Munjal Shah Explains His Vision for AI-Assisted ‘Superstaffing’ at HLTH 2023

Munjal Shah Explains His Vision for AI-Assisted ‘Superstaffing’ at HLTH 2023

Munjal Shah Explains His Vision for AI-Assisted ‘Superstaffing’ at HLTH 2023

At the recent HLTH 2023 conference, Hippocratic AI CEO Munjal Shah outlined his vision for how artificial intelligence can help alleviate worldwide healthcare staffing shortages through a concept he calls “understaffing.”

HLTH, held October 8-11 in Las Vegas, featured discussions and presentations from healthcare executives, investors, and professionals. With advancements in generative AI like ChatGPT dominating headlines, it’s no surprise the conference centered heavily on potential AI applications in healthcare.

During the “There’s No ‘AI’ in Team” panel, Munjal Shah argued staffing shortages represent a prime opportunity for AI augmentation. He doesn’t believe diagnostic applications are ready since AI risks potentially dangerous mistakes. However, AI could fill gaps in nondiagnostic care like nursing, scheduling, and dietitian services.

Shah noted the World Health Organization projects a global shortage of 10 million health workers by 2030. He said generative AI is “the key to closing this staffing gap and ensuring that more people can receive a level of high-quality, comprehensive care that’s never existed.”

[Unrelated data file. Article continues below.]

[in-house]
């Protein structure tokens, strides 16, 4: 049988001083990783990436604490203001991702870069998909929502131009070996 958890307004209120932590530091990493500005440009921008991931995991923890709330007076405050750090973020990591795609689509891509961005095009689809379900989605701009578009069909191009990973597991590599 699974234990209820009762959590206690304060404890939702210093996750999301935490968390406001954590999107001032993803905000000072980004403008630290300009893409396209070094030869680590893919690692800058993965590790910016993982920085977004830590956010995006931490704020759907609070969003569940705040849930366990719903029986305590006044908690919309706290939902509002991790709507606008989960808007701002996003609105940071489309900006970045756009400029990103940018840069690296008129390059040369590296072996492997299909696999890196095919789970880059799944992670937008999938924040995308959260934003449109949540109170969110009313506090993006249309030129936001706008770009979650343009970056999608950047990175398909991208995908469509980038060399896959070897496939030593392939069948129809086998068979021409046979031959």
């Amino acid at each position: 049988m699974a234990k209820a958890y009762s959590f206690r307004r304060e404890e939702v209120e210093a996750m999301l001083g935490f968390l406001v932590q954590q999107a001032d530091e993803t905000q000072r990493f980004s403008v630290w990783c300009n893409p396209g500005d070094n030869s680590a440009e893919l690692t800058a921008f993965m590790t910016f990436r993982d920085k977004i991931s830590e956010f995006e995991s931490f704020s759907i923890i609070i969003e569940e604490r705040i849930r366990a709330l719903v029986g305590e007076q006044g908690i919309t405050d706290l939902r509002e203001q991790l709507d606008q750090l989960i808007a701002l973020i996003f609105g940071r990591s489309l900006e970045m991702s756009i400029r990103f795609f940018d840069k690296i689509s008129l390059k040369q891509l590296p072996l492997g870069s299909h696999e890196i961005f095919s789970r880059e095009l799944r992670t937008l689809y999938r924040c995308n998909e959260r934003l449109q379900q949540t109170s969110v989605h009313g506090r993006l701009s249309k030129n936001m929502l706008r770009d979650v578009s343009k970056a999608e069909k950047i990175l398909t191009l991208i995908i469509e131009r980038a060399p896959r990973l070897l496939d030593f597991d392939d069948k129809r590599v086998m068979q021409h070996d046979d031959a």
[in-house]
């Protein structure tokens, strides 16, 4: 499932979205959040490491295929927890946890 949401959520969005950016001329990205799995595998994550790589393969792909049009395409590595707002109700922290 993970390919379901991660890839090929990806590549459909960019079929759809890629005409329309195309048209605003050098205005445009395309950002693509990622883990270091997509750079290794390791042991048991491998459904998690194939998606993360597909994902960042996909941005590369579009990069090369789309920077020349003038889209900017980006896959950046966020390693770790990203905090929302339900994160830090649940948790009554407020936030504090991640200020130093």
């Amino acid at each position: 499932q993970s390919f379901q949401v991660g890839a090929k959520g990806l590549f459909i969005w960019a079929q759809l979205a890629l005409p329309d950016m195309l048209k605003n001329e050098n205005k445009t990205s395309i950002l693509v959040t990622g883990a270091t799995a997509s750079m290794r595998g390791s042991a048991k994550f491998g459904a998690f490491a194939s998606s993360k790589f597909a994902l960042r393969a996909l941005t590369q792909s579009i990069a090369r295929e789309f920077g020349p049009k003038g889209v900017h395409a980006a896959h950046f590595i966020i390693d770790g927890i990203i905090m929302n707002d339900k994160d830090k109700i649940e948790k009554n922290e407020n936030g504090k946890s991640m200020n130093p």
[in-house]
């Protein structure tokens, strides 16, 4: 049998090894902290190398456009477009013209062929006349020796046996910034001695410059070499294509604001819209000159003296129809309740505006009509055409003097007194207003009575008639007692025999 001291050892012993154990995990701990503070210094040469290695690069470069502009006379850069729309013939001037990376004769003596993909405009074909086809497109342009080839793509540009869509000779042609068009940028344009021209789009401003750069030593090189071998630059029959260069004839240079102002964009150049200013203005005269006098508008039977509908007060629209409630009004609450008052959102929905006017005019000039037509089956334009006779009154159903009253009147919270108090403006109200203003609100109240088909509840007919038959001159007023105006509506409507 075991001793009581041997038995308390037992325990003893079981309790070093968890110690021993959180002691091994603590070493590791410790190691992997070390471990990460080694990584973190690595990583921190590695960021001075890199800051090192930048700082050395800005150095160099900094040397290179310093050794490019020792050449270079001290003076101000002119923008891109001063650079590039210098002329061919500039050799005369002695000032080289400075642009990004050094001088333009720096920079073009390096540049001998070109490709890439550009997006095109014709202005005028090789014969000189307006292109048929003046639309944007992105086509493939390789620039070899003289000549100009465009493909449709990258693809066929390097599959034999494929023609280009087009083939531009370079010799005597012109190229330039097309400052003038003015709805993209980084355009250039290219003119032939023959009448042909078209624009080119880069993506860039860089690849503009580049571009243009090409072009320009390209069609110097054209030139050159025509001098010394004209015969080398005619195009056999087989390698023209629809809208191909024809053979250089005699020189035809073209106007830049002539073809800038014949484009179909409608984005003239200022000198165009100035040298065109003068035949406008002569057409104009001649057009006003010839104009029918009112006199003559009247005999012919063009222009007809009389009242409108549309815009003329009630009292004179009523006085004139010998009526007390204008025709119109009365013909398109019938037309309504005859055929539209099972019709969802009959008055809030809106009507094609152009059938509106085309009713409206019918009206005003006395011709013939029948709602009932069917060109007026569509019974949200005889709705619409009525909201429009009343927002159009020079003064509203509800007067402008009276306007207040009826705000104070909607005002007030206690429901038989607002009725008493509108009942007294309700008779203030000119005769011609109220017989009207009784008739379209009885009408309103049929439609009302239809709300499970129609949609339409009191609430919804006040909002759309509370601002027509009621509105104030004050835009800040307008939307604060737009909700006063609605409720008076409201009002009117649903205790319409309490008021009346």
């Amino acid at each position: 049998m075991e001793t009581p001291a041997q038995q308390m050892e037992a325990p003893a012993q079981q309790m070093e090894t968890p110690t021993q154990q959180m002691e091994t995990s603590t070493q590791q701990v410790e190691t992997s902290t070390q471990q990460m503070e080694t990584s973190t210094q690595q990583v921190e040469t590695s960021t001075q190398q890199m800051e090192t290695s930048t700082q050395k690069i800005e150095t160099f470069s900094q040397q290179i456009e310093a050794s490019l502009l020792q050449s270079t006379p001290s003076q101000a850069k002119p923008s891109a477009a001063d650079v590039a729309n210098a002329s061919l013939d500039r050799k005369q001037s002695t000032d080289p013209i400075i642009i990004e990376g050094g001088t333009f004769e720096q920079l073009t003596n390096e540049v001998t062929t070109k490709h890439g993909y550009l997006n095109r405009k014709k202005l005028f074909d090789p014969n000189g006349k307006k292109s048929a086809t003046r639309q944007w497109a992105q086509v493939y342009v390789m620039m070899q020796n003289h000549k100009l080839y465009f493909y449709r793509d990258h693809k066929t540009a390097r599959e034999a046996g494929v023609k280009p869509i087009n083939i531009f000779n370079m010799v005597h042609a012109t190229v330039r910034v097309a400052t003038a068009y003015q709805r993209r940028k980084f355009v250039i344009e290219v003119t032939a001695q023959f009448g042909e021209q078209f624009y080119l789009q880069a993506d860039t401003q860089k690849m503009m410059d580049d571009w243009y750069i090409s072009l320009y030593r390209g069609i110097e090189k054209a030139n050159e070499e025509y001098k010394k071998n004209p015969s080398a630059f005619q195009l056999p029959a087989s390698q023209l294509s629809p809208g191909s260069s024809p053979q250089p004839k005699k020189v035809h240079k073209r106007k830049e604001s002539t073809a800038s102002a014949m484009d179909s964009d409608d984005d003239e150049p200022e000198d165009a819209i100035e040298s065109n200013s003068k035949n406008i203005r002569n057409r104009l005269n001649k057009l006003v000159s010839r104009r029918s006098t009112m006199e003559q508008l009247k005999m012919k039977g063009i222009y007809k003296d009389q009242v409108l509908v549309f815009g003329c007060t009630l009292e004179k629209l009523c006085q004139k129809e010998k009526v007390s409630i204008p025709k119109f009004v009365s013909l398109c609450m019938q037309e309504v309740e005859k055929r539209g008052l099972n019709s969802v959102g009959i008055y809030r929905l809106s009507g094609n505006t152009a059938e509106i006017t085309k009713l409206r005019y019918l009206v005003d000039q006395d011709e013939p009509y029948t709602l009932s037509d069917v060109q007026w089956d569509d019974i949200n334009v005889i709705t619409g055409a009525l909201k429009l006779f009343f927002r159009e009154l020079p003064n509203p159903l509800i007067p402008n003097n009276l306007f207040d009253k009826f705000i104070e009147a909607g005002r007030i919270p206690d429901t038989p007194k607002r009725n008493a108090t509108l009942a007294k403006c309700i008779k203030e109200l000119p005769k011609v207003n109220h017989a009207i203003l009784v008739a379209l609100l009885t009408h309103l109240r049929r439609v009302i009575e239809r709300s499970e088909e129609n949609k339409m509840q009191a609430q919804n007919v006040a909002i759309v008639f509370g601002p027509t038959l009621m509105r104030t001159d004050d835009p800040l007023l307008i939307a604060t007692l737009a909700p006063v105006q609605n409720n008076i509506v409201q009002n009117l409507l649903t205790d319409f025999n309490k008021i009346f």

What Shah calls “understaffing” means leveraging AI to provide staffing at a scale no human workforce ever could. For instance, AI nurses, costing just $1 per hour, could provide services like post-discharge follow-ups that human nurses simply don’t have the time for.

The goal is to use AI to supplement human capabilities, allowing more people to access care. As Shah wrote on LinkedIn, understaffing means “generative AI and large language models (LLMs) working alongside health care workers of all kinds to fill the staffing gap.”

Crucial to this human-AI collaboration is proper training of the AI systems. Hippocratic AI has hired thousands of medical professionals to test LLMs and ensure they respond on par with human experts. The AI learns through reinforcement, with humans giving feedback when responses are poor.

Shah said overtraining LLMs on authoritative health sources, combined with extensive human feedback, is critical to developing trustworthy systems. The panel agreed effective AI solutions require both human and machine input.

A recent JAMA study found that ChatGPT responses to patient questions scored higher than physician responses in measures of quality and empathy. Shah said conversational ability makes generative AI ideal for patient interactions. It can also synthesize information from many documents in ways specialized classifier AI cannot.

Some applications Hippocratic AI explores include explaining insurance benefits, providing genetic counseling, delivering test results, and answering surgery questions. The human-like conversational ability allows AI to replicate the empathy we expect when talking to a nurse or doctor.

In Shah’s view, AI holds immense promise for filling urgent healthcare staffing needs if implemented carefully and transparently. With proper training and oversight, AI could provide comprehensive, low-cost care at a global scale not possible for human workforces alone. This symbiotic “understaffing” approach allows AI to augment human capabilities, reaching underserved populations and improving healthcare access and equity.